BEREN AND LÚTHIEN/J.R.R. TOLKIEN'S NEW 100-YEAR-OLD NOVEL
"It's the job that's never started as takes longest to finish."
These are the words of The Hobbit and The Lord of the Rings author, J.R.R. Tolkien. And these are words to live by. If you don't start something, then you can't finish it. Unfortunately, Mr. Tolkien's latest book, though it was started, Beren and Lúthien, falls into this category. His son, Christopher, completed it almost a century after Mr. Tolkien first wrote it.
Mr. Tolkien died on September 2, 1973, leaving behind unpublished manuscripts and notes that Christopher used to publish his first posthumous novel, The Silmarillion, in 1977. The Silmarillion consists of five parts and tells the story of Middle-earth before Frodo begins his journey with The One Ring.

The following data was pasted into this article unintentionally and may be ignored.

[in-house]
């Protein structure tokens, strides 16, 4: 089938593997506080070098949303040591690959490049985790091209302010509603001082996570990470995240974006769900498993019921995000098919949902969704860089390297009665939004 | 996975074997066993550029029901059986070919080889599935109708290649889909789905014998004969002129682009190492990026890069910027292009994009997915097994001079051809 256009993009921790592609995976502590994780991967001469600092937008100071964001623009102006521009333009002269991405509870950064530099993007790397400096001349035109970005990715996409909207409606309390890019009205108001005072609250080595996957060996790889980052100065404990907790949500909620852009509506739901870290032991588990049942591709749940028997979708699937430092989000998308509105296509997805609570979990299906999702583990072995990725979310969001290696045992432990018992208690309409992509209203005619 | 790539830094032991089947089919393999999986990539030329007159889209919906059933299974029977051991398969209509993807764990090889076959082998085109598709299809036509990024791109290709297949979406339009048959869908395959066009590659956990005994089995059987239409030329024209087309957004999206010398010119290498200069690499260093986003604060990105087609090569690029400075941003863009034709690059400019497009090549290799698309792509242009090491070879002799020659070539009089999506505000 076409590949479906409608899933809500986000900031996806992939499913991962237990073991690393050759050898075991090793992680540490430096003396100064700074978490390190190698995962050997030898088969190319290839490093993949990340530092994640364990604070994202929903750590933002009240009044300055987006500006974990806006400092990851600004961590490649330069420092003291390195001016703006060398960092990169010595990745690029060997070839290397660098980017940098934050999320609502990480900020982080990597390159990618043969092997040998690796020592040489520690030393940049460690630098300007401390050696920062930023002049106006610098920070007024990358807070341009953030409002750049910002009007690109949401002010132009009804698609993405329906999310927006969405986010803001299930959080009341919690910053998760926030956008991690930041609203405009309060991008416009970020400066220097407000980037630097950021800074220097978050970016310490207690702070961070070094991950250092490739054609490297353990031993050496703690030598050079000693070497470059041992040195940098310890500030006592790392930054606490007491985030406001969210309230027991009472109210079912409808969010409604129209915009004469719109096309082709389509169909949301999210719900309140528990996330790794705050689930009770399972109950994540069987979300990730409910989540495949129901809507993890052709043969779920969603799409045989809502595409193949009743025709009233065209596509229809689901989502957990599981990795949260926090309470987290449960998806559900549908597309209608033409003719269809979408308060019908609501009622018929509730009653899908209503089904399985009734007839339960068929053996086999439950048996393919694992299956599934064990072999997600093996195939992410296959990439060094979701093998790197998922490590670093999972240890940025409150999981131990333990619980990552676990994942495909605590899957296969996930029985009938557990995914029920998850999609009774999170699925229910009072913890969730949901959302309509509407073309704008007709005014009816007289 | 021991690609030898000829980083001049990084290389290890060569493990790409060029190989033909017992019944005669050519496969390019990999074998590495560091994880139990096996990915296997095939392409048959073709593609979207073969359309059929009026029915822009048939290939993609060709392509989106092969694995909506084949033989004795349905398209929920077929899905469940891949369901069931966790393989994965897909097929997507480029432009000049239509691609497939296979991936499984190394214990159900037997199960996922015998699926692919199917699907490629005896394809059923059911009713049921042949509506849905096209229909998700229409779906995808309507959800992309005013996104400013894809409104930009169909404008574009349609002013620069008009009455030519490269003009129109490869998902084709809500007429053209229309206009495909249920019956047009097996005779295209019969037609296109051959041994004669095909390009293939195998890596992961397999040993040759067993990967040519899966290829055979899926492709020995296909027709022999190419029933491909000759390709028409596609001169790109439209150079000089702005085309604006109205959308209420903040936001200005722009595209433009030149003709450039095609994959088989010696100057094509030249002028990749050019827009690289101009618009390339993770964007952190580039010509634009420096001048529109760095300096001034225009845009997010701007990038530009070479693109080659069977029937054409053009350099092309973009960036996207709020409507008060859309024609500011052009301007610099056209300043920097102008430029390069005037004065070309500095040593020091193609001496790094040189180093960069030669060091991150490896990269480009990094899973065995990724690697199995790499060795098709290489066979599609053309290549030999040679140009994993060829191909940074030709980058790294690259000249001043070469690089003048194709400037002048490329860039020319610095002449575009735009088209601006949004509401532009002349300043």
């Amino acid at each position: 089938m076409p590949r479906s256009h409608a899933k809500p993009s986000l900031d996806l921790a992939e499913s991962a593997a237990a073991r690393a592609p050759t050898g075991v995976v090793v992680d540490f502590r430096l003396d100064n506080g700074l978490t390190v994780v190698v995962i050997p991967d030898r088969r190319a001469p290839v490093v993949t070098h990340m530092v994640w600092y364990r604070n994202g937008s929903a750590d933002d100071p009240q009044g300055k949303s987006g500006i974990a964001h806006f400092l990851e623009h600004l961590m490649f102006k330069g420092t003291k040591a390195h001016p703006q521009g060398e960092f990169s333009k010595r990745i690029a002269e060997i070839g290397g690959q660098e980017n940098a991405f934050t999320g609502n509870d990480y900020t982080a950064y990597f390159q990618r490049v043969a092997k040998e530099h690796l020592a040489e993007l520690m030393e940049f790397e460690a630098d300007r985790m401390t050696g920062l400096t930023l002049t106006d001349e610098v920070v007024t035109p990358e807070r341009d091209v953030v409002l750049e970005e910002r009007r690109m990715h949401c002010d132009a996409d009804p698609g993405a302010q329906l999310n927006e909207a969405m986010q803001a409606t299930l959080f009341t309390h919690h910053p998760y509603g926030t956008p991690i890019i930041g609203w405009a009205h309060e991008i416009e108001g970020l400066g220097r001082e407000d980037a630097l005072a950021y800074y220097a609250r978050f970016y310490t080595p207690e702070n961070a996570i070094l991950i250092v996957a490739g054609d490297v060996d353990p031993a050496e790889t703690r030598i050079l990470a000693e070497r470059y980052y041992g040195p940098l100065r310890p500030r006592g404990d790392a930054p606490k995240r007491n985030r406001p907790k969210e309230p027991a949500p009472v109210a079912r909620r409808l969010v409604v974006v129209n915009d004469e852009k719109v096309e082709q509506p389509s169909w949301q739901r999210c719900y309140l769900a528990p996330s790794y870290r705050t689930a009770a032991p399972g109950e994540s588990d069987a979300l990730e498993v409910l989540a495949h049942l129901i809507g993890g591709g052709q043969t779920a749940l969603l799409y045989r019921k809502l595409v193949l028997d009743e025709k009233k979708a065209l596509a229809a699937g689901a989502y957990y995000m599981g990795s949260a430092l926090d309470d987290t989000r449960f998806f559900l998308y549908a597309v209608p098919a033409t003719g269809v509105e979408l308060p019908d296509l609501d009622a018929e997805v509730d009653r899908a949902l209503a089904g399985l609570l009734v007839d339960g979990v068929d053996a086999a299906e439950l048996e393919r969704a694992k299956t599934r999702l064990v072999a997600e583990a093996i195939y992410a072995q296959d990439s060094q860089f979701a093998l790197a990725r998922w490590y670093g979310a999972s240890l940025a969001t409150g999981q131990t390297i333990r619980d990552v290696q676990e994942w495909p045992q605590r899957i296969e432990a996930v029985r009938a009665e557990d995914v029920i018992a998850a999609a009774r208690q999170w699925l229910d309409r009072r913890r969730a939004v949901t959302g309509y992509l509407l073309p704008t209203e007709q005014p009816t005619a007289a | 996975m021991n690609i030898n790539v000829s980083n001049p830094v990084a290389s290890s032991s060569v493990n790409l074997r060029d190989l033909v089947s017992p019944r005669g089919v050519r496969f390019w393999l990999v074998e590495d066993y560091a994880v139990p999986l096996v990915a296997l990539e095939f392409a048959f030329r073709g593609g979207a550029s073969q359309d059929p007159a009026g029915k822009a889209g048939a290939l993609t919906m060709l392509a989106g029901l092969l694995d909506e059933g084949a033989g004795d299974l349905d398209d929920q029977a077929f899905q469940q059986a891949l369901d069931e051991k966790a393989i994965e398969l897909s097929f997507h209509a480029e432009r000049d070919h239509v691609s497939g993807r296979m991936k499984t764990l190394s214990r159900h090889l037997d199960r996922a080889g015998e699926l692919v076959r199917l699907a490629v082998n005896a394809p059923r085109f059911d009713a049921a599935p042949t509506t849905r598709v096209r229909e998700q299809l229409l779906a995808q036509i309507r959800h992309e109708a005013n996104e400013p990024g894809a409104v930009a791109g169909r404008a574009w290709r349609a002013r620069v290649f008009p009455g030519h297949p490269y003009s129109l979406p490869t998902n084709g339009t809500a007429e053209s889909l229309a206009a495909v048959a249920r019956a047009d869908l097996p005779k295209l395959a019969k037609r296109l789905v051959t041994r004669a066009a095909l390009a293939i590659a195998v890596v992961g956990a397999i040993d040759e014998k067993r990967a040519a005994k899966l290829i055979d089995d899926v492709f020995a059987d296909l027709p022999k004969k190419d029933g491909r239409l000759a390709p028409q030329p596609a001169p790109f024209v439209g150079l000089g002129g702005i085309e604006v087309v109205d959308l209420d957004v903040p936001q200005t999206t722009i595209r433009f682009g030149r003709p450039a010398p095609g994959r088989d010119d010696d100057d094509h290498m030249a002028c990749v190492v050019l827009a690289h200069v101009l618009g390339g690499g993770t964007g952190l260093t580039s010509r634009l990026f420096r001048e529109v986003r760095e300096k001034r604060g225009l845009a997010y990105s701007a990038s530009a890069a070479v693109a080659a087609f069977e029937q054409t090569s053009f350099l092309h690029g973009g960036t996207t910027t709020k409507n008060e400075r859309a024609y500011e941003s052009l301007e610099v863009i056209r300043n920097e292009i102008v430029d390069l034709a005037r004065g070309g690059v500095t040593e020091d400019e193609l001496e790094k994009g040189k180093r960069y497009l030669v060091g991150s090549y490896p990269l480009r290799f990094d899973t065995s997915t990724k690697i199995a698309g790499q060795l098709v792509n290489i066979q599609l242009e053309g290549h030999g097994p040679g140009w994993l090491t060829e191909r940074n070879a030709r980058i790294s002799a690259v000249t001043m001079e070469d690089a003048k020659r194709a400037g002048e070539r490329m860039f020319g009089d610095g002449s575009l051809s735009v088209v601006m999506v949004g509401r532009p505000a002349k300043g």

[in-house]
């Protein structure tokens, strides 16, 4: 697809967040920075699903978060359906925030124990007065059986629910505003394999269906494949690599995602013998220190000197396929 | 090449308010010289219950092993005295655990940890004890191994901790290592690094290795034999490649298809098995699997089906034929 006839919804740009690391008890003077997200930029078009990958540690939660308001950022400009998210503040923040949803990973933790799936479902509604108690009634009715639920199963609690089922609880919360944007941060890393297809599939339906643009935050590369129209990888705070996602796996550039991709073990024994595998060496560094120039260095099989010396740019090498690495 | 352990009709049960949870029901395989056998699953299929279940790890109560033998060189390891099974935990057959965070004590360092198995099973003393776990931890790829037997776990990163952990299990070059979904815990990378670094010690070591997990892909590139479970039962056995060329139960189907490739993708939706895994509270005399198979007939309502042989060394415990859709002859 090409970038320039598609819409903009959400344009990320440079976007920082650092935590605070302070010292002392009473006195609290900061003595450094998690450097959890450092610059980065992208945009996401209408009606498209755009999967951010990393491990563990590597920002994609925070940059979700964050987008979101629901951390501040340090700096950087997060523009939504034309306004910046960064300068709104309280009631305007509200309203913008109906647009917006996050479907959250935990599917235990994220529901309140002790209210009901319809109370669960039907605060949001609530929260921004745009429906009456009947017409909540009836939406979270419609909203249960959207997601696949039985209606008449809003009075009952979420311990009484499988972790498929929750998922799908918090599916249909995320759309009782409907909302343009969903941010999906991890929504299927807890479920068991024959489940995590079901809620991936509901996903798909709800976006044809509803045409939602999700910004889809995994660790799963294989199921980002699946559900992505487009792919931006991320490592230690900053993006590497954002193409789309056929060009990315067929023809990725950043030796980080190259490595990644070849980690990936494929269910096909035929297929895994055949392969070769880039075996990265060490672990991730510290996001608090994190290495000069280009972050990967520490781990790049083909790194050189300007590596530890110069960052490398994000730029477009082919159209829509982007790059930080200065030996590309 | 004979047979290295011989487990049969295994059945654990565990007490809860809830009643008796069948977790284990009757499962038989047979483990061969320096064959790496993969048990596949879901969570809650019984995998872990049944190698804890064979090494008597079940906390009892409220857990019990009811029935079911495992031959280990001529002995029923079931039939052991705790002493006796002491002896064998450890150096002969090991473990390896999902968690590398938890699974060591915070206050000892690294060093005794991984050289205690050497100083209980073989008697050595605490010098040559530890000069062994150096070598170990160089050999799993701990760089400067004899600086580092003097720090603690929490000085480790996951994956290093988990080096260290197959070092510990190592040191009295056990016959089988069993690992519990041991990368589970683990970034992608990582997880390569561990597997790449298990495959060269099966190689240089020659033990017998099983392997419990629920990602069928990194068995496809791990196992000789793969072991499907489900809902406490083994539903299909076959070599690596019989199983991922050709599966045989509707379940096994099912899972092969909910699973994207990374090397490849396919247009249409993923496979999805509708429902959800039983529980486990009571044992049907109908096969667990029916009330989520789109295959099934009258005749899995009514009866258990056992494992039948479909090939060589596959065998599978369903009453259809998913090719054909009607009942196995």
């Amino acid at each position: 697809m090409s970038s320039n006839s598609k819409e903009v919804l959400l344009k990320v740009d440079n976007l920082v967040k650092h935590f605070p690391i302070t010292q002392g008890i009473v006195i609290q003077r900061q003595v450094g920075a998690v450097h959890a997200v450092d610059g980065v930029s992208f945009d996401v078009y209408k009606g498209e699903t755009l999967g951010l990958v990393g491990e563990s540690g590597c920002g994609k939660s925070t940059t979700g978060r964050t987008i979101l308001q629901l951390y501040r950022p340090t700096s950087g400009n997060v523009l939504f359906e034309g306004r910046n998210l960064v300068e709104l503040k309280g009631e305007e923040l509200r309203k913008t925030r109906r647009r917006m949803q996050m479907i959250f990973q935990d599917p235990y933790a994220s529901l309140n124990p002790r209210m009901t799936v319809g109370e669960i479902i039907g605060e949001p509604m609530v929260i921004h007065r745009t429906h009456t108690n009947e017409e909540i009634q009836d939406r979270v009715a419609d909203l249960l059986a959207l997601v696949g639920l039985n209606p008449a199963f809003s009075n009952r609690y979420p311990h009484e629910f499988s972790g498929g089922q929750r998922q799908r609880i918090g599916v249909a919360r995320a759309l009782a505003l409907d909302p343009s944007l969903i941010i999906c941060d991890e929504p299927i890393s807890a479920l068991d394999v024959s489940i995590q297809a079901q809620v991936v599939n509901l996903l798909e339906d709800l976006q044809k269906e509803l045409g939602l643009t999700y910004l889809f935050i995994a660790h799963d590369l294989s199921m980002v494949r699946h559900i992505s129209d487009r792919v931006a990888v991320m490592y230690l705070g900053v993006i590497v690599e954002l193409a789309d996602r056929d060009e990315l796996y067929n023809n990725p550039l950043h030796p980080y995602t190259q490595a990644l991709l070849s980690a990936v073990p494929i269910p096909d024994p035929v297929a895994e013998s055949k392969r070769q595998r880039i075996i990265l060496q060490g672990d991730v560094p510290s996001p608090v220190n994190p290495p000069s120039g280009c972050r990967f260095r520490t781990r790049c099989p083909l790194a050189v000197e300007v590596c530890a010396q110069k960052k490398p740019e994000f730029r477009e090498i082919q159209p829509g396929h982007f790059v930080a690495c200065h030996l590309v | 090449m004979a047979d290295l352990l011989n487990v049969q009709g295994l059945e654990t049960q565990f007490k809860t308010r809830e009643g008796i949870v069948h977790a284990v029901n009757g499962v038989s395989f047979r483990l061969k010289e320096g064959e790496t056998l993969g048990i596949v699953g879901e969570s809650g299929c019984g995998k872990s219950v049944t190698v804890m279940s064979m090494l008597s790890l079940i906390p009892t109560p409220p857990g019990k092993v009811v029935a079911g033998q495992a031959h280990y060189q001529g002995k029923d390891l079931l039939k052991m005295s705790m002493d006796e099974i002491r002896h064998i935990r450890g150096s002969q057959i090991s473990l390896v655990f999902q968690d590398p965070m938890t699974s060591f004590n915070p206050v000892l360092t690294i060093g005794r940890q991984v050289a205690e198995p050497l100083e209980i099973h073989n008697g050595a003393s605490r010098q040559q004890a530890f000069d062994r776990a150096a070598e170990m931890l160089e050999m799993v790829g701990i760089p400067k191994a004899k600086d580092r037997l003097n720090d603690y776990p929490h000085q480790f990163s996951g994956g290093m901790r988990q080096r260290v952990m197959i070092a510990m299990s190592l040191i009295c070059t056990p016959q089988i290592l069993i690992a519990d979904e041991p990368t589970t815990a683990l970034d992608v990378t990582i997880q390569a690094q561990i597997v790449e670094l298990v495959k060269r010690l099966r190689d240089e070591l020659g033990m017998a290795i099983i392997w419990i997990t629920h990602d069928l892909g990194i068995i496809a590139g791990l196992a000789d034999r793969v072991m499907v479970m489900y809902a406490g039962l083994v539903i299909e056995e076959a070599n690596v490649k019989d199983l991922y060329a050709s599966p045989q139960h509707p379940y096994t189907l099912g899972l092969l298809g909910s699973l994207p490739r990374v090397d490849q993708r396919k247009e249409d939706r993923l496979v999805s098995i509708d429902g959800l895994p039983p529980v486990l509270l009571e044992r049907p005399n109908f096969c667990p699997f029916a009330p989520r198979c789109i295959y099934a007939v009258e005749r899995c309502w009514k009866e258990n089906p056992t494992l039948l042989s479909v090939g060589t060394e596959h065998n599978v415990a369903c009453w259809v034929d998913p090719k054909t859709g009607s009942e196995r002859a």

Christopher went on the publish numerous books based on his father's unpublished writings on Middle-earth, called The History of Middle-Earth, a 12-volume series which analyzes Mr. Tolkien's unpublished manuscripts. It wasn't until 2007, that the second completed novel, The Children of Húrin, was published. It takes place 6,000 years before The One Ring was destroyed.
Beren and Lúthien, which tells the story of two star-crossed lovers, was released last week, on the 10th anniversary of The Children of Húrin. Lúthien's father is an Elven King of the forest realm of Doriath and doesn't approve of the love between his daughter and Beren, a mortal man. He gives Beren an impossible task that he must complete before he can marry Lúthien.
Christopher has been a true keeper of his father's extraordinary world. This novel might be his last because he's 93 years old.
"In my ninety-third year this is (presumptively) my last book in the long series of editions of my father's writings," Christopher writes in the preface of the new book. "This tale is chosen in memoriam because of its deeply-rooted presence in his life."
Indeed, written on the tombstone - underneath the names of Mr. Tolkien and his wife, Edith Mary Tolkien - are the names "Lúthien" and "Beren."